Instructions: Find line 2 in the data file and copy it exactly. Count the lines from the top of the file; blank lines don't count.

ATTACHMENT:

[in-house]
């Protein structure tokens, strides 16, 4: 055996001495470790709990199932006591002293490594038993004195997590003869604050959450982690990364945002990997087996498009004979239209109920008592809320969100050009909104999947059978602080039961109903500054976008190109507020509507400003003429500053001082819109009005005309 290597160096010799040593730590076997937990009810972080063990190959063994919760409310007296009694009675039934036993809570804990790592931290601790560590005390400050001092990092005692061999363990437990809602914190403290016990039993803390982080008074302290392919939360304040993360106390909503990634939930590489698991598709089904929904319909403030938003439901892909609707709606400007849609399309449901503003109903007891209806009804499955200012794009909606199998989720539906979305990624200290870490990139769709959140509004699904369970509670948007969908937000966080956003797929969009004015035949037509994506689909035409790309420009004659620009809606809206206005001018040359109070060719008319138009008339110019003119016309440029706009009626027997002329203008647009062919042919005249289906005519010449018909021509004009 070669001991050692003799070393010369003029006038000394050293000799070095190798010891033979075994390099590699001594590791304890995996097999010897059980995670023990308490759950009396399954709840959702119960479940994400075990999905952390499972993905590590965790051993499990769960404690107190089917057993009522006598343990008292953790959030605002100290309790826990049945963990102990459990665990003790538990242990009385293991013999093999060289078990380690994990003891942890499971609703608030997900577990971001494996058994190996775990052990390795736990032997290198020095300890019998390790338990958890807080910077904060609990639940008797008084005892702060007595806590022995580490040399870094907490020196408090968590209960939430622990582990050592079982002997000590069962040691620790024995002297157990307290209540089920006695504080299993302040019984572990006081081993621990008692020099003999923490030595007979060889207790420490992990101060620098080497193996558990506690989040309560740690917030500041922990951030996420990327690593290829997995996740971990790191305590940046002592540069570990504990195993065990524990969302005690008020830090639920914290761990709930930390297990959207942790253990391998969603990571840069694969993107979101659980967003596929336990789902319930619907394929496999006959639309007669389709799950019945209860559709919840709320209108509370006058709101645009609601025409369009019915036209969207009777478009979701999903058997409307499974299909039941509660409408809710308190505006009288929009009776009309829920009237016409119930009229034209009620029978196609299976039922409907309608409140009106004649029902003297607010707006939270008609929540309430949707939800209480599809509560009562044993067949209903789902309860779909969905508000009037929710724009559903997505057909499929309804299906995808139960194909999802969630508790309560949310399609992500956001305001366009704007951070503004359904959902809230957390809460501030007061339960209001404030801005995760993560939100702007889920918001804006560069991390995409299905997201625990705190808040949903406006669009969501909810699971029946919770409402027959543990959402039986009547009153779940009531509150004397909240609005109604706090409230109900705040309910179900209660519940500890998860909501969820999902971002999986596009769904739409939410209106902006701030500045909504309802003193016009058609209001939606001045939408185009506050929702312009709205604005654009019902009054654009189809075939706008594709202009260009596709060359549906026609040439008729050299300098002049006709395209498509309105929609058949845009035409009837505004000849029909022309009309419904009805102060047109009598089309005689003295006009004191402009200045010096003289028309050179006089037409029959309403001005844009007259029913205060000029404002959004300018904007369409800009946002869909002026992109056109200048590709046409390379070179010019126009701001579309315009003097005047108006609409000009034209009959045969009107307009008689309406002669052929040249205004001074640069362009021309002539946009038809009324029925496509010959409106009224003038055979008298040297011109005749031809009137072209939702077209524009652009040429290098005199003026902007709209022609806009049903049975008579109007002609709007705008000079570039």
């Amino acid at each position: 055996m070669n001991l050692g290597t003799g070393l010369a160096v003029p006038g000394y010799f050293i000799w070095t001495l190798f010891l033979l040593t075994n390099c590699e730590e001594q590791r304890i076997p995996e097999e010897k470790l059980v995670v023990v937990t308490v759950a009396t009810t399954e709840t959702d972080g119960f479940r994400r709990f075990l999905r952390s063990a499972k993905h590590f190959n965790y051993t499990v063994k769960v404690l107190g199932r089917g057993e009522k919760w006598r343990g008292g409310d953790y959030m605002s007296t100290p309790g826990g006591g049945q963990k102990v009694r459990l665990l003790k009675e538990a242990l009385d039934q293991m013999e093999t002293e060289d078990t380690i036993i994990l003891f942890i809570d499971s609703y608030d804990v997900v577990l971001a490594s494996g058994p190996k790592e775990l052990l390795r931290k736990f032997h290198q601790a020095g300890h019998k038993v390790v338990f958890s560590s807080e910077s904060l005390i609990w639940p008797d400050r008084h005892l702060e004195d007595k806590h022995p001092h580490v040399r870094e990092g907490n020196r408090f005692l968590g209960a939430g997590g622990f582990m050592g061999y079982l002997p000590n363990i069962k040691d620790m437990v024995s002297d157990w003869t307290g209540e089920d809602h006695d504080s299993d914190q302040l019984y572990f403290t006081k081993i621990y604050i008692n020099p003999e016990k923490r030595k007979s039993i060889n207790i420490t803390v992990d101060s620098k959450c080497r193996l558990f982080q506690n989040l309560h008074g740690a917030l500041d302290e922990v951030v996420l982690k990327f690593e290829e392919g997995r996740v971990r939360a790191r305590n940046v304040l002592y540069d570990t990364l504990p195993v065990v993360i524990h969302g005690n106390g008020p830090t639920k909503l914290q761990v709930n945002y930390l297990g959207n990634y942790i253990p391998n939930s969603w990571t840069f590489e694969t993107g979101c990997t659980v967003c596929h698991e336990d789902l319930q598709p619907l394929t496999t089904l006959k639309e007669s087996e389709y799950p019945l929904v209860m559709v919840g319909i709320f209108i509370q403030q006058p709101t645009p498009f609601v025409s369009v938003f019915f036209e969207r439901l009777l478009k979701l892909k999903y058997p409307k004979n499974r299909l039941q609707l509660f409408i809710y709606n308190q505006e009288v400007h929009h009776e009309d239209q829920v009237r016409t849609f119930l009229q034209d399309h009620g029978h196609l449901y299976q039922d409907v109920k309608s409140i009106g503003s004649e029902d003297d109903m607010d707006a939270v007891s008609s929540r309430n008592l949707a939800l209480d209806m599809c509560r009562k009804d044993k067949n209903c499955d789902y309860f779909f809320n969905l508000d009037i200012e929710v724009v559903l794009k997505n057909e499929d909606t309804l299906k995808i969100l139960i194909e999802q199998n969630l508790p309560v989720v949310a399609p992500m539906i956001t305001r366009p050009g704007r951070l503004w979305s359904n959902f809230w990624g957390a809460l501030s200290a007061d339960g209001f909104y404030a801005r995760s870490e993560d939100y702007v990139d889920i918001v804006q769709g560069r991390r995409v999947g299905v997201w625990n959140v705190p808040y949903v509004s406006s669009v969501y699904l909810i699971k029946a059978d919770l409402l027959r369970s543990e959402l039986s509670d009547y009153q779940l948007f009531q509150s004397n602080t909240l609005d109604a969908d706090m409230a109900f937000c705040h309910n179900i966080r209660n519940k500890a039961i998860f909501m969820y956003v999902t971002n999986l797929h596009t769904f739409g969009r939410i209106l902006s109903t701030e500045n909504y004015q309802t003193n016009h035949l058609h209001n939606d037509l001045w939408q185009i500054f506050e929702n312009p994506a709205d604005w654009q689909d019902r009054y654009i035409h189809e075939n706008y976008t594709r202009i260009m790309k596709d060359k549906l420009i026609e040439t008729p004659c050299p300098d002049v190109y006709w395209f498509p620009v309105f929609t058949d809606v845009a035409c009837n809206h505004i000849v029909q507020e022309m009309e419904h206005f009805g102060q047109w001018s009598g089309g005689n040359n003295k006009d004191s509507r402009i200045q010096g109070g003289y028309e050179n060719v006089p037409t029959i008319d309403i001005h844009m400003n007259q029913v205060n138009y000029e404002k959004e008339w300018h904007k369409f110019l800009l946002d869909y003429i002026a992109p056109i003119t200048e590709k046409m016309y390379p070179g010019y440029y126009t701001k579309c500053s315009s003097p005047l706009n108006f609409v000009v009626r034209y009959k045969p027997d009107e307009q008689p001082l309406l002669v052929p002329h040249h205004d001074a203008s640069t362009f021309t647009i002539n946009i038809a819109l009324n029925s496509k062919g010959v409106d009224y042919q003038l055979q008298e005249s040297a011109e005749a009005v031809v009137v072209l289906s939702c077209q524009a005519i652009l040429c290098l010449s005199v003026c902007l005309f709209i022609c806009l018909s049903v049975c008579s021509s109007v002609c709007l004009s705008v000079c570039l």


């Protein structure tokens, strides 16, 4: 055996001495470790709990199932006591002293490594038993004195997590003869604050959450982690990364945002990997087996498009004979239209109920008592809320969100050009909104999947059978602080039961109903500054976008190109507020509507400003003429500053001082819109009005005309 290597160096010799040593730590076997937990009810972080063990190959063994919760409310007296009694009675039934036993809570804990790592931290601790560590005390400050001092990092005692061999363990437990809602914190403290016990039993803390982080008074302290392919939360304040993360106390909503990634939930590489698991598709089904929904319909403030938003439901892909609707709606400007849609399309449901503003109903007891209806009804499955200012794009909606199998989720539906979305990624200290870490990139769709959140509004699904369970509670948007969908937000966080956003797929969009004015035949037509994506689909035409790309420009004659620009809606809206206005001018040359109070060719008319138009008339110019003119016309440029706009009626027997002329203008647009062919042919005249289906005519010449018909021509004009 070669001991050692003799070393010369003029006038000394050293000799070095190798010891033979075994390099590699001594590791304890995996097999010897059980995670023990308490759950009396399954709840959702119960479940994400075990999905952390499972993905590590965790051993499990769960404690107190089917057993009522006598343990008292953790959030605002100290309790826990049945963990102990459990665990003790538990242990009385293991013999093999060289078990380690994990003891942890499971609703608030997900577990971001494996058994190996775990052990390795736990032997290198020095300890019998390790338990958890807080910077904060609990639940008797008084005892702060007595806590022995580490040399870094907490020196408090968590209960939430622990582990050592079982002997000590069962040691620790024995002297157990307290209540089920006695504080299993302040019984572990006081081993621990008692020099003999923490030595007979060889207790420490992990101060620098080497193996558990506690989040309560740690917030500041922990951030996420990327690593290829997995996740971990790191305590940046002592540069570990504990195993065990524990969302005690008020830090639920914290761990709930930390297990959207942790253990391998969603990571840069694969993107979101659980967003596929336990789902319930619907394929496999006959639309007669389709799950019945209860559709919840709320209108509370006058709101645009609601025409369009019915036209969207009777478009979701999903058997409307499974299909039941509660409408809710308190505006009288929009009776009309829920009237016409119930009229034209009620029978196609299976039922409907309608409140009106004649029902003297607010707006939270008609929540309430949707939800209480599809509560009562044993067949209903789902309860779909969905508000009037929710724009559903997505057909499929309804299906995808139960194909999802969630508790309560949310399609992500956001305001366009704007951070503004359904959902809230957390809460501030007061339960209001404030801005995760993560939100702007889920918001804006560069991390995409299905997201625990705190808040949903406006669009969501909810699971029946919770409402027959543990959402039986009547009153779940009531509150004397909240609005109604706090409230109900705040309910179900209660519940500890998860909501969820999902971002999986596009769904739409939410209106902006701030500045909504309802003193016009058609209001939606001045939408185009506050929702312009709205604005654009019902009054654009189809075939706008594709202009260009596709060359549906026609040439008729050299300098002049006709395209498509309105929609058949845009035409009837505004000849029909022309009309419904009805102060047109009598089309005689003295006009004191402009200045010096003289028309050179006089037409029959309403001005844009007259029913205060000029404002959004300018904007369409800009946002869909002026992109056109200048590709046409390379070179010019126009701001579309315009003097005047108006609409000009034209009959045969009107307009008689309406002669052929040249205004001074640069362009021309002539946009038809009324029925496509010959409106009224003038055979008298040297011109005749031809009137072209939702077209524009652009040429290098005199003026902007709209022609806009049903049975008579109007002609709007705008000079570039």